Susan Rothenberg at 48 is a painter of the rarest sort, an art star beyond fashion.

Her pictures have been shown at the Venice Biennale, at the Museum of Modern Art, at the Tate Gallery in London. Her portrait has appeared in Vanity Fair and Vogue, and she's married to an art star, the conceptualist Bruce Nauman, and all her pictures sell. And yet her art has in it no shimmer of the voguish. It is neither chic nor pretty. Her touring retrospective, now at the Hirshhorn Museum and Sculpture Garden, explicates no theories. It has no political agenda. It does not lean on slogans, photographs or texts, nor does Rothenberg devise room-devouring installations. What she does is paint.

It is what she paints that strikes one -- like a blow against the chest. For dwelling in her pictures are strange totemic presences, bones and boneless beings and horses without eyes, which are not hers alone, which belong to us as well. They promise us no pleasure, they offer no direction, and yet they feel, while alien, intimately ours, like unbidden visitations coughed up from within.

A stolid, pale horse came first, in 1974. Its neck is thick, its stance is tense, its hue is pinkish gray. That little pregnant image -- almost casually sketched on a square of fraying canvas -- initiates this show. Rothenberg -- a native of Buffalo who studied at Cornell and then very briefly at the Corcoran -- was painting in New York when that ghostly horse appeared. She was a minimalist of sorts then, as were a thousand other painters, but her minimalism was different. The fields in her paintings have never had the emptiness, the uninflected smoothness of most wholly abstract art. Instead they had about them then, and have about them still, something shivery and sensitive, as if they were alive.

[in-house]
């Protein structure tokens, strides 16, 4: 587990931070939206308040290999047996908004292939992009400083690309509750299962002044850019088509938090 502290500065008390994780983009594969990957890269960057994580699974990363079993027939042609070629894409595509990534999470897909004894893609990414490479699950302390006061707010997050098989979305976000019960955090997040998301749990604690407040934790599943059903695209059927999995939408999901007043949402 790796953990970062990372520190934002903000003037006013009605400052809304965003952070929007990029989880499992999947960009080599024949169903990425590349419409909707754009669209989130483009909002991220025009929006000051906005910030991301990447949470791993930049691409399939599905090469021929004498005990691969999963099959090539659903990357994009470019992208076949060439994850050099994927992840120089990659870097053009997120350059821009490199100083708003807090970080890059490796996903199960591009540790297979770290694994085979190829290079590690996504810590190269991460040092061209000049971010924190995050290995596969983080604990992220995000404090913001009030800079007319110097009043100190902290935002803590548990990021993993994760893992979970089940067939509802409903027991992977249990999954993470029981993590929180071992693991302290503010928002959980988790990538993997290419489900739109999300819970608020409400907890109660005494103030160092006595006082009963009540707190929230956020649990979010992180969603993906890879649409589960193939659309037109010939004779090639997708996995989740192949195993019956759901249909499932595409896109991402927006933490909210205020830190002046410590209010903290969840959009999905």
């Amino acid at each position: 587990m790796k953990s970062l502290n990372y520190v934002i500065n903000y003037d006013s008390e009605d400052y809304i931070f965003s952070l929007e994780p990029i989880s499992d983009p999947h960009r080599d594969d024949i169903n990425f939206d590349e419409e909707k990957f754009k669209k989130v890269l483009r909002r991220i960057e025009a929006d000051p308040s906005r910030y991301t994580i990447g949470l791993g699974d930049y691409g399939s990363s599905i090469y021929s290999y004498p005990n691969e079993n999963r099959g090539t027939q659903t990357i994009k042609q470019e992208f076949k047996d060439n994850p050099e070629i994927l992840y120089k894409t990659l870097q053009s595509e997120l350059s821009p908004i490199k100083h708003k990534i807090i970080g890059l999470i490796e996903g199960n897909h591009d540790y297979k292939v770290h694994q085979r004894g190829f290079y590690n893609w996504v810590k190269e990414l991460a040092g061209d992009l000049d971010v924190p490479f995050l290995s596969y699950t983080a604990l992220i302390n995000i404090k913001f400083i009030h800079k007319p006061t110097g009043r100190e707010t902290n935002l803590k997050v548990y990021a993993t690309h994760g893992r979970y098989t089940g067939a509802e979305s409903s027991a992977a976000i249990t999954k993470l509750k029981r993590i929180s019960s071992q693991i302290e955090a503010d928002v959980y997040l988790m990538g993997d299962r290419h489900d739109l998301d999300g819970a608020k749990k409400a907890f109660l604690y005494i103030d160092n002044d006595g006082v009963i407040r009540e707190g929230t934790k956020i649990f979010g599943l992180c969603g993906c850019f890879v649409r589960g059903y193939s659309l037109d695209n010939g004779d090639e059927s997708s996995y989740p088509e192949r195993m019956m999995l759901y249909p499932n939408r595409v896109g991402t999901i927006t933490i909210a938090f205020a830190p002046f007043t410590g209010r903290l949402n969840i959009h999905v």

Her restless seeking brush somehow conjures into being a fog of fluctuating light -- like the image that is seen against the inside of your eyelids. It's as if she has depicted a kind of mental space that's anxiously awaiting a visual idea. Looking at her pictures, one knows what people mean when they speak of "fields of thought."

That horse looked like a wordless thought -- something new to urban abstract painting yet old as art itself.

One of the chief monuments of prehistoric art is the so-called Vogleherd horse, a graceful little pony carefully carved out of mammoth tusk 30,000 years ago. And just think of its descendants, from Pegasus to Trigger -- there's the unicorn of innocence, the steed that bears the hero, the horses of Apollo that pull the chariot of the sun. Horses carry darkness too: the nags of the Apocalypse, the nightmares of decay.

All that vast symbolic weight is there, by implication, in the horse that Susan Rothenberg sketched without much thinking -- she was really only doodling -- in 1974. Yet she must have known its power the moment it appeared. That image, and its progeny, held her many years, and somehow freed her work of faddishness, for the colors she preferred -- those earthy terra cottas, those sooty blacks and ashlike grays -- somehow drove her horses deep into dream time, the time of not-yet-quite-asleep, of animals that speak, of oil lamps in caves.